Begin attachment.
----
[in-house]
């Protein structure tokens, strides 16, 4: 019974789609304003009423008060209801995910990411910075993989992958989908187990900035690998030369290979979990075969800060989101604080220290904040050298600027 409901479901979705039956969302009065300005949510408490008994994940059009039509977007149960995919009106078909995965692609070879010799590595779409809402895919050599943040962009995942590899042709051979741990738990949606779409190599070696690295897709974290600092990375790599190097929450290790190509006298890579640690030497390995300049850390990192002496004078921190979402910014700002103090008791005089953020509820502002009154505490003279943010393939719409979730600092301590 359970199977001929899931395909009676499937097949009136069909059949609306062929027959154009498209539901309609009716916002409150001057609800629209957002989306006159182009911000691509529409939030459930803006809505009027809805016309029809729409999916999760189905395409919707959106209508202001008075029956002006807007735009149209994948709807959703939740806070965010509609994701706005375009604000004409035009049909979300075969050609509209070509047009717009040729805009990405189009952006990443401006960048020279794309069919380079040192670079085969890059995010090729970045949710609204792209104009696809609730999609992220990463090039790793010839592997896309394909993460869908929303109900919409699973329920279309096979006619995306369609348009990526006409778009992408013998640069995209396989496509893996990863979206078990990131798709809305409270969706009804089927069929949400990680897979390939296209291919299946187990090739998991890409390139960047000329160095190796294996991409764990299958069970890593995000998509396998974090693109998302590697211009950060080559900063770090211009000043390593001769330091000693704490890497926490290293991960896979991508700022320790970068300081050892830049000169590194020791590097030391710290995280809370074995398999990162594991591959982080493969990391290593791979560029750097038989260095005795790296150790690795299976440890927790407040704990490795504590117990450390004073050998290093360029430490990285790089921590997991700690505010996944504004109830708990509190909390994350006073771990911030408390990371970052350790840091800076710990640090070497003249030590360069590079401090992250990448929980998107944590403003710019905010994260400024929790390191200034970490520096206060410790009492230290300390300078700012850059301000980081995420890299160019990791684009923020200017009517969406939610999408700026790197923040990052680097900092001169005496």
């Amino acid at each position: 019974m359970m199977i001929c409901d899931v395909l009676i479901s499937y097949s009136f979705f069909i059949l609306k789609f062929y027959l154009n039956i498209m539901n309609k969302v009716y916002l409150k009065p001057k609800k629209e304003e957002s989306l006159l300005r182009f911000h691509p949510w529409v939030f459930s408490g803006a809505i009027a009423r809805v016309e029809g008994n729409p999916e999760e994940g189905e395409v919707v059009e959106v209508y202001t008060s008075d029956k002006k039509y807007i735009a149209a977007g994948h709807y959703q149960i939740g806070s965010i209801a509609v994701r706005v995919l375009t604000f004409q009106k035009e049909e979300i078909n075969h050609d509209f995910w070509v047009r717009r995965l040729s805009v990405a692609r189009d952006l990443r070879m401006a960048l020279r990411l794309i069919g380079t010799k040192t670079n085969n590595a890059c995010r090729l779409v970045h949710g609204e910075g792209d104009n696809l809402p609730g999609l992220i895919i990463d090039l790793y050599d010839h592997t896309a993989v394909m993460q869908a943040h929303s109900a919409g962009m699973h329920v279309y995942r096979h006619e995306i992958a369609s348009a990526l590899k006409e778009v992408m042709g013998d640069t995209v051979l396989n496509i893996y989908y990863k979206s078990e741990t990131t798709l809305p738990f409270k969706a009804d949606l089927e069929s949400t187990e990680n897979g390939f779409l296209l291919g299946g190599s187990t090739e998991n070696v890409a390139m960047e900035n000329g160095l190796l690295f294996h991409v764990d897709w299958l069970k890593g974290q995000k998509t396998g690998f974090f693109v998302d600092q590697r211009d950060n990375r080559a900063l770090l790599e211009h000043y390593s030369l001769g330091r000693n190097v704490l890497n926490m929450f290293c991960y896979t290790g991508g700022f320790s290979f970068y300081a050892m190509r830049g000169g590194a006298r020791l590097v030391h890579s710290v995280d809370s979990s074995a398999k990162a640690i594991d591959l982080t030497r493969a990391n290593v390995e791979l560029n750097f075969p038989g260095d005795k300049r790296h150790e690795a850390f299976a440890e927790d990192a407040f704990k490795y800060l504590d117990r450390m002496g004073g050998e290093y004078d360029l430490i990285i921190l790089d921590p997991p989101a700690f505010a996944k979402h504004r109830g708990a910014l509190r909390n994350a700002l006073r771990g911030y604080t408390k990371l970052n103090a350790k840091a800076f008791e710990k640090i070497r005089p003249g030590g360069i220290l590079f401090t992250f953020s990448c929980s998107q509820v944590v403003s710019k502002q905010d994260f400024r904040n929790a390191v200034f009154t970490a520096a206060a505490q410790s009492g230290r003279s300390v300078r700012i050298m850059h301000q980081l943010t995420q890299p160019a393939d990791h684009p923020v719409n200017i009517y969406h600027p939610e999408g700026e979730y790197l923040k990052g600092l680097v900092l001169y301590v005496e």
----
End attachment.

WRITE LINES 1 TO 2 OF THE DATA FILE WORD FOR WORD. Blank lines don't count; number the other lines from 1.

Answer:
[in-house]
């Protein structure tokens, strides 16, 4: 019974789609304003009423008060209801995910990411910075993989992958989908187990900035690998030369290979979990075969800060989101604080220290904040050298600027 409901479901979705039956969302009065300005949510408490008994994940059009039509977007149960995919009106078909995965692609070879010799590595779409809402895919050599943040962009995942590899042709051979741990738990949606779409190599070696690295897709974290600092990375790599190097929450290790190509006298890579640690030497390995300049850390990192002496004078921190979402910014700002103090008791005089953020509820502002009154505490003279943010393939719409979730600092301590 359970199977001929899931395909009676499937097949009136069909059949609306062929027959154009498209539901309609009716916002409150001057609800629209957002989306006159182009911000691509529409939030459930803006809505009027809805016309029809729409999916999760189905395409919707959106209508202001008075029956002006807007735009149209994948709807959703939740806070965010509609994701706005375009604000004409035009049909979300075969050609509209070509047009717009040729805009990405189009952006990443401006960048020279794309069919380079040192670079085969890059995010090729970045949710609204792209104009696809609730999609992220990463090039790793010839592997896309394909993460869908929303109900919409699973329920279309096979006619995306369609348009990526006409778009992408013998640069995209396989496509893996990863979206078990990131798709809305409270969706009804089927069929949400990680897979390939296209291919299946187990090739998991890409390139960047000329160095190796294996991409764990299958069970890593995000998509396998974090693109998302590697211009950060080559900063770090211009000043390593001769330091000693704490890497926490290293991960896979991508700022320790970068300081050892830049000169590194020791590097030391710290995280809370074995398999990162594991591959982080493969990391290593791979560029750097038989260095005795790296150790690795299976440890927790407040704990490795504590117990450390004073050998290093360029430490990285790089921590997991700690505010996944504004109830708990509190909390994350006073771990911030408390990371970052350790840091800076710990640090070497003249030590360069590079401090992250990448929980998107944590403003710019905010994260400024929790390191200034970490520096206060410790009492230290300390300078700012850059301000980081995420890299160019990791684009923020200017009517969406939610999408700026790197923040990052680097900092001169005496």